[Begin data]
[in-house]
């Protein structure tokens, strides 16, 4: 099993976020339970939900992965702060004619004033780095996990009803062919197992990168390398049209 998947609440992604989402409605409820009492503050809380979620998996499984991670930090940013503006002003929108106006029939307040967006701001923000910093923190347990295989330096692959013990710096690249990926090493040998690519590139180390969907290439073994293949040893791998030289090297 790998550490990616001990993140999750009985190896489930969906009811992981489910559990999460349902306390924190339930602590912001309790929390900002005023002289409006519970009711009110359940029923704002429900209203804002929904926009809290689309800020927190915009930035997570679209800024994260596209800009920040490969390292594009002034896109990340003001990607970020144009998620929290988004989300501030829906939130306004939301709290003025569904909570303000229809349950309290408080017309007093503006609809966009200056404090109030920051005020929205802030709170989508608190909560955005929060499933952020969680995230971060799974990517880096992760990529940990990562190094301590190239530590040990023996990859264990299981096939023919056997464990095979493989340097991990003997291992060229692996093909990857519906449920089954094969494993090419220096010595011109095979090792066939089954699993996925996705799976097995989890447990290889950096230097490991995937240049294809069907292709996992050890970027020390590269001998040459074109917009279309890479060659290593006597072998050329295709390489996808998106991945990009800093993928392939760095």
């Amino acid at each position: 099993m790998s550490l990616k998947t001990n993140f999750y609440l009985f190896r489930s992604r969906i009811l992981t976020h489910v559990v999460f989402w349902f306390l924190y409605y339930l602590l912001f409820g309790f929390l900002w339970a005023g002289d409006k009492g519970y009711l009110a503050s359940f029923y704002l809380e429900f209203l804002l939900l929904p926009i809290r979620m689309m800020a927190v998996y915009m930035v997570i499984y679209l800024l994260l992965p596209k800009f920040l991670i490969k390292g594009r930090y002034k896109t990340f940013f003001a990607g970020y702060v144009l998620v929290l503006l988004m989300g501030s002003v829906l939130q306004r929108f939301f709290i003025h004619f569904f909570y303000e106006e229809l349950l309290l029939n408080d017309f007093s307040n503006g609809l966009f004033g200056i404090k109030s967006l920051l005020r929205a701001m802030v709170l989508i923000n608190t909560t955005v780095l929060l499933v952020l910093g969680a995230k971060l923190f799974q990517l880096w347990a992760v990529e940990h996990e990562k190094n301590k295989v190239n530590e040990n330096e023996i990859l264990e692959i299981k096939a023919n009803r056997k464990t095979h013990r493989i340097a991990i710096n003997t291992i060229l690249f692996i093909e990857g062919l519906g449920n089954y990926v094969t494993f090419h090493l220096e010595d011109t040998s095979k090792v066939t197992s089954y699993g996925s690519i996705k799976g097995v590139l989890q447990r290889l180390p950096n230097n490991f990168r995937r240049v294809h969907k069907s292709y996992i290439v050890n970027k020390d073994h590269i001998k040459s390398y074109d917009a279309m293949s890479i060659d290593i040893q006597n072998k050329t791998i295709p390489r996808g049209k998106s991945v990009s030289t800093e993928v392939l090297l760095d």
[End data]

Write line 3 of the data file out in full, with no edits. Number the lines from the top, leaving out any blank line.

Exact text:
């Amino acid at each position: 099993m790998s550490l990616k998947t001990n993140f999750y609440l009985f190896r489930s992604r969906i009811l992981t976020h489910v559990v999460f989402w349902f306390l924190y409605y339930l602590l912001f409820g309790f929390l900002w339970a005023g002289d409006k009492g519970y009711l009110a503050s359940f029923y704002l809380e429900f209203l804002l939900l929904p926009i809290r979620m689309m800020a927190v998996y915009m930035v997570i499984y679209l800024l994260l992965p596209k800009f920040l991670i490969k390292g594009r930090y002034k896109t990340f940013f003001a990607g970020y702060v144009l998620v929290l503006l988004m989300g501030s002003v829906l939130q306004r929108f939301f709290i003025h004619f569904f909570y303000e106006e229809l349950l309290l029939n408080d017309f007093s307040n503006g609809l966009f004033g200056i404090k109030s967006l920051l005020r929205a701001m802030v709170l989508i923000n608190t909560t955005v780095l929060l499933v952020l910093g969680a995230k971060l923190f799974q990517l880096w347990a992760v990529e940990h996990e990562k190094n301590k295989v190239n530590e040990n330096e023996i990859l264990e692959i299981k096939a023919n009803r056997k464990t095979h013990r493989i340097a991990i710096n003997t291992i060229l690249f692996i093909e990857g062919l519906g449920n089954y990926v094969t494993f090419h090493l220096e010595d011109t040998s095979k090792v066939t197992s089954y699993g996925s690519i996705k799976g097995v590139l989890q447990r290889l180390p950096n230097n490991f990168r995937r240049v294809h969907k069907s292709y996992i290439v050890n970027k020390d073994h590269i001998k040459s390398y074109d917009a279309m293949s890479i060659d290593i040893q006597n072998k050329t791998i295709p390489r996808g049209k998106s991945v990009s030289t800093e993928v392939l090297l760095d």